- Soap and shampoo. Stocking up on this stuff is cheap at the moment. And storing it in your garage would be ok too!
- Toothbrushes, toothpaste, floss, and deodorant so you don’t smell like a beast!
- Feminine hygiene products
- Towels, towels, and towels.
- Brush and combs
- Fingernail and toenail clippers
- Adult size wipes for emergency body washes
5. Shelter (Warmth/Shade)
Shelter is a topic that many preppers don’t focus on. It isn’t one of the sexy topics, so you usually get a few words about it here and there. The truth is that this topic is very important and those that are prepping should take the topic under serious consideration.
The reason many don’t think about shelter is that we have lived in climate-controlled environments for so long, we don’t really have a clue how living in extreme temperatures can harm us, and at that, very quickly. It just takes a multi-day heatwave in a major city to hear news about those who died due to heat-related circumstances.
But the truth is that the cold can kill you even faster than heat can. So, it is important to know your environment well and be prepared to adjust if you find yourself in a situation where your shelter temperature can’t be adjusted.
The ideas shared below are for times when your normal way of heating and cooling your home are not available.
- Winter – Close off one room in your home and have the family all stay together. Be mindful not to completely seal off the air circulation. Bodies in one room will add to the overall warmth of the room. Have many blankets available. Utilize some terra-cotta pot warmers and other candles to heat the room. It is surprising how much heat a few bigger candles can give off in a closed room. Dress in layers.
- Summer – Create drafts if possible by opening screened doors and windows. Close window shades to block the sun when possible. Drink cool liquids and stay hydrated. Wear breathable cotton clothes. Spray yourself down with a water bottle. Use a 12-volt USB fan with a battery bank charger to cool-off elderly people.
Other items that might come in useful when considering your shelter
- Tarps – You could use a tarp to make a room even smaller if you need to. Also, know how to make shelters in the wilderness. A tarp could even cover a damaged roof temporarily.
- Plastic sheeting/large plastic trash bags
- Sleeping bag
- Hand/body warmers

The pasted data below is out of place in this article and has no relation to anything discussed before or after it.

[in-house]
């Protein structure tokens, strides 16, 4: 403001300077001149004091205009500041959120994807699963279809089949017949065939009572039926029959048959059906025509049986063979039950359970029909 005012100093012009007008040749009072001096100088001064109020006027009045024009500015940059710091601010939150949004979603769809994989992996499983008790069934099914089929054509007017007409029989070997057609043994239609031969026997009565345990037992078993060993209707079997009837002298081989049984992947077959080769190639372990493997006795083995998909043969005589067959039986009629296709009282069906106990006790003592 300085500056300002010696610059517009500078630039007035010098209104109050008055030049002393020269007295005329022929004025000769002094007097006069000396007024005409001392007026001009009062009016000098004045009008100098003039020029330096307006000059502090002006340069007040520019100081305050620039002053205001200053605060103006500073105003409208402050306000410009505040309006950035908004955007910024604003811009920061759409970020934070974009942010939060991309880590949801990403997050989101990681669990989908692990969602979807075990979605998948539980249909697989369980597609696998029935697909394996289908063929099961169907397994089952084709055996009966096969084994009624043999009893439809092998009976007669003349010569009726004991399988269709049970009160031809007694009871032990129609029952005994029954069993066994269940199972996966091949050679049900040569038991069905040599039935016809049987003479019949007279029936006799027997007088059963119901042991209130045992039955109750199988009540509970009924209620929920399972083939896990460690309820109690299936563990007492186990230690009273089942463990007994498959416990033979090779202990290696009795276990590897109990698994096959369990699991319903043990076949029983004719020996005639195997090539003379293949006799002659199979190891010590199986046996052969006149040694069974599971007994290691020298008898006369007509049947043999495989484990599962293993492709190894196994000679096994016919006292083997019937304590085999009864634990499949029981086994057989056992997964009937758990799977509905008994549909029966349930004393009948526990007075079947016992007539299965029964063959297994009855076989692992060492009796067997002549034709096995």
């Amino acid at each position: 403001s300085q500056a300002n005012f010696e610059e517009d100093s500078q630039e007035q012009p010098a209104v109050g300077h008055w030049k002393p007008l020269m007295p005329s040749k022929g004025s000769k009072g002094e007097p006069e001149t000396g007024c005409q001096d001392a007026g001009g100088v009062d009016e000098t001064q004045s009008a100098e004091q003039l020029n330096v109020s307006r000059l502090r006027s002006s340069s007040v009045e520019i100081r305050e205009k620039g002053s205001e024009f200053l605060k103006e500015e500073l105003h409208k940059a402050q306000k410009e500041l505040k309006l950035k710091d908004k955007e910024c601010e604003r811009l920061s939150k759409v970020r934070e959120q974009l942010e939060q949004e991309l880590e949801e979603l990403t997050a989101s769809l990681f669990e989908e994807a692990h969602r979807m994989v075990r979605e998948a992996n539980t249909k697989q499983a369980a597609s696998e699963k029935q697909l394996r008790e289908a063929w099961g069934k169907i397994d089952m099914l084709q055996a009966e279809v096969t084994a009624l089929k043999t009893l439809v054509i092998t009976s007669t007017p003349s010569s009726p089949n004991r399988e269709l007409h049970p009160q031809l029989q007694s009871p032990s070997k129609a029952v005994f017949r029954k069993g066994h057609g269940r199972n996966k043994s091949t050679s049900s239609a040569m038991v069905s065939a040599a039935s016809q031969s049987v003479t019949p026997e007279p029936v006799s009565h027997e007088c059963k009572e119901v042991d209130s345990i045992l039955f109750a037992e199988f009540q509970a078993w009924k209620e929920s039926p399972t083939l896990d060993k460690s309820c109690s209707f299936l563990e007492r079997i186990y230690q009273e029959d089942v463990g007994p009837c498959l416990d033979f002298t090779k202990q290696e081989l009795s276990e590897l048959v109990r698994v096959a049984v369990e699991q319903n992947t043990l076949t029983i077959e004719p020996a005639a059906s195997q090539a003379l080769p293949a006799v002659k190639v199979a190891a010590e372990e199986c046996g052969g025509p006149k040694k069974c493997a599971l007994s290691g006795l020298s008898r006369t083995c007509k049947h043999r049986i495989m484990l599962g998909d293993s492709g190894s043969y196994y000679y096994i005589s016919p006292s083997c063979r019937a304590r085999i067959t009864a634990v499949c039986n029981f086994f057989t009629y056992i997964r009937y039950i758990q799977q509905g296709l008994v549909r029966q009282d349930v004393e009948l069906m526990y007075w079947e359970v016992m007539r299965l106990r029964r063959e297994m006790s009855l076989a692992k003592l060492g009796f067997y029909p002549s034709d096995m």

- Sleeping pad
- Hammock for sleeping outside when it’s hot
- Emergency/regular blankets
- Insect netting
- Extra stakes/rope/bungee cords
- Sewing supplies
Another area of preparedness that many preppers don’t think about is clothes. Washing and buying new clothes is just easy today. We are so far removed from having to sew our own clothes and scrubbing them clean on a rock by a stream.
Besides having the appropriate clothes for the season, you want to have a way to clean your clothes. There are many types of manual washing type buckets that you can purchase online. But you can also make your own washing bucket very easily.
Another consideration will be that you have enough underwear, t-shirts, and socks. Pants and even some shirts can be worn multiple times, but having clean undergarments will ensure that you keep your private parts dry and clean.
Also, don’t hesitate to store up clothes for yourself and for kids who are still growing. One great product that can help here is SpaceSaver bags. These bags can compact a lot of clothes or sheets into a small package.
Other items you should consider:
- Washing soap (consider making your own)
- Appropriate shoes/boots/snowshoes
- Rain gear
- Belt – regular/military type with small pouches
Medical preps and the knowledge that you should acquire to use your medical preps appropriately are very important. We depend so much on modern medicine nowadays. We run to the doctor the minute our temperature rises instead of watching, waiting and resting, acknowledging that a fever is your body’s natural way to deal with sickness.
Besides knowledge, medical preps need to include over the counter medicines and items.
I highly recommend getting Dr. Joe and Amy Alton’s book, The Survival Medicine Handbook. This should be the first book any prepper purchases. But there are other items you should consider to stockpile.
- Quality kit with adequate components for a multitude of emergencies. Start with a comprehensive first aid kit and then add to it.
- Meds: prescriptions, for allergies, pain, antibiotic ointment, etc..
- Quick Clot – used to Stop Bleeding quickly.
- Syrup of Ipecac (to induce vomiting if poisoned) get from your pharmacy.
- Extra gauze
- Sterile dressings
- N95 Masks
- Israeli bandages
- First Aid/Medical Instruments for dental emergencies/suture kit/snake bite kit / medical tools + tweezers & scissors
- Eyeglasses/contacts – If you are looking for a few extra pair for cheap I use
- Copies of prescriptions (scan them and add them to your digital vault as we discuss below.)
- Essential oils
- Herbal kits
- Eye Protection
Please understand that this is not a comprehensive list. This is just a sample of items you can stockpile.
One last thing that you need to remember about first aid/medical supplies is that you might think you have a ton of supplies, but in a real emergency, you will go through first aid supplies very quickly!